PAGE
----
3 U.S.-based economists win economics Nobel Prize for work on “natural experiments”
Stockholm — Three U.S.-based economists have won the 2021 Nobel prize for economics for work on drawing conclusions from unintended experiments, or so-called “natural experiments.” The winners were David Card of the University of California at Berkeley; Joshua Angrist from the Massachusetts Institute of Technology; and Guido Imbens from Stanford University. Their research has shed new light on such thorny issues as minimum wage hikes versus job growth and the impact of immigration on native-born workforces.
The Royal Swedish Academy of Sciences said the three had “completely reshaped empirical work in the economic sciences.”
Card worked on research that used restaurants in New Jersey and in eastern Pennsylvania to measure the effects of increasing the minimum wage. He studied what happened when New Jersey raised its minimum wage from $4.25 to $5.05, using restaurants in bordering eastern Pennsylvania as a comparison group.
Contrary to previous studies, he and his late research partner Alan Krueger found that an increase in the minimum wage had no effect on the number of employees. Card later did further work on the issue. Overall, the work concluded that the negative effects of increasing the minimum wage are small and significantly smaller than believed 30 years ago, the Nobel committee said.
Card also found that incomes of those who are native born in a country can benefit from new immigrants, while immigrants who arrived earlier are the ones at risk of being negatively affected.
Angrist and Imbens won their half of the award for working out the methodological issues that allow economists to draw solid conclusions about cause and effect even where they cannot carry out studies according to strict scientific methods.
Speaking by phone from his home in Massachusetts, Imbens told reporters that he had been asleep when the call came.
“I was just absolutely stunned then to get a telephone call” he said. “And then I was just absolutely thrilled to hear the news, a particular kind of hearing that I got to share this with Josh Angrist and and David Card were both very good friends of mine.”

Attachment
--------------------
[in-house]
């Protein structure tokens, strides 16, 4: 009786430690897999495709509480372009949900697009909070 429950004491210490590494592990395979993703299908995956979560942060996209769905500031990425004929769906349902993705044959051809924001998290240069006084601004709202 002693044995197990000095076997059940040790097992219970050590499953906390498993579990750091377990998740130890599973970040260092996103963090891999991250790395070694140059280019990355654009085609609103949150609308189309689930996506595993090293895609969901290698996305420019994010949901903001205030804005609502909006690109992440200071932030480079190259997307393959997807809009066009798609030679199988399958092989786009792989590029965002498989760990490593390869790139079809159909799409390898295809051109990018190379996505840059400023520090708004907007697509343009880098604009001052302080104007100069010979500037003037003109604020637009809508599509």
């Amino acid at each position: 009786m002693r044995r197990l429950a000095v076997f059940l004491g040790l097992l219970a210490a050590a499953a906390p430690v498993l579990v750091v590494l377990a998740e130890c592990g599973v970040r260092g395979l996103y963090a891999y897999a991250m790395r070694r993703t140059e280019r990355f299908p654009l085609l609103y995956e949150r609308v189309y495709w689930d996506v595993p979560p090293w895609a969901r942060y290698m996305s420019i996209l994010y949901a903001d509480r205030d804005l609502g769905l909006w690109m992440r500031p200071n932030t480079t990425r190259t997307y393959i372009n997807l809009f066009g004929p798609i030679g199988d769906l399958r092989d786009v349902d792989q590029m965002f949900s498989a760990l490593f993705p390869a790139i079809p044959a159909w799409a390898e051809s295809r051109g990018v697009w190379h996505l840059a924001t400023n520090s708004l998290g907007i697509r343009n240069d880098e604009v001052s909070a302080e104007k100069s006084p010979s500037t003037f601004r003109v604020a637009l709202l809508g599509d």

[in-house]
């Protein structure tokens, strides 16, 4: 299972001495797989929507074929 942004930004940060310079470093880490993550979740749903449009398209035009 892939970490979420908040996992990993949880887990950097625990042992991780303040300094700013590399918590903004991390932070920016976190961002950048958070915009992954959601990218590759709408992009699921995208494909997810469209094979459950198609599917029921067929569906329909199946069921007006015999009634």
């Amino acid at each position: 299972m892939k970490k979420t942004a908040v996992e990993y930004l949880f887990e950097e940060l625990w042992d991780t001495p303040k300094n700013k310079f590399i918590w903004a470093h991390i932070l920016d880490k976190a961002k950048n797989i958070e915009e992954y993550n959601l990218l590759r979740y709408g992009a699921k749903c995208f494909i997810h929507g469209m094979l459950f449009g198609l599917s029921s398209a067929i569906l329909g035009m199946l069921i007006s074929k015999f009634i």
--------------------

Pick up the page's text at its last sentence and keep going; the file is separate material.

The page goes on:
The award comes with a gold medal and 10 million Swedish kronor, or a little over $1 million.
Unlike the other Nobel prizes, the economics award wasn’t established in the will of Alfred Nobel but by the Swedish central bank in his memory in 1968, with the first winner selected a year later. It is the last prize announced each year, and is formally known as the Sveriges Riksbank Prize in Economic Sciences in Memory of Alfred Nobel.
Last year’s prize went to two Stanford University economists who tackled the tricky problem of making auctions run more efficiently.
It also created an endearing moment when one had to knock on the other’s door in the middle of the night to wake him up and tell him they had won.
Last week, the 2021 Nobel Peace Prize was awarded to journalists Maria Ressa of the Philippines and Dmitry Muratov of Russia for their fight for freedom of expression in countries where reporters have faced persistent attacks, harassment and even murder.
The Nobel Prize for literature was awarded to U.K.-based Tanzanian writer Abdulrazak Gurnah, who was recognized for his “uncompromising and compassionate penetration of the effects of colonialism and the fate of the refugee.”
The prize for physiology or medicine went to Americans David Julius and Ardem Patapoutian for their discoveries into how the human body perceives temperature and touch.
Three scientists won the physics prize for work that found order in seeming disorder, helping to explain and predict complex forces of nature, including expanding our understanding of climate change.
Benjamin List and David W.C. MacMillan won the chemistry prize for finding an easier and environmentally cleaner way to build molecules that can be used to make compounds, including medicines and pesticides.
Download our Free App
For Breaking News & Analysis Download the Free CBS News app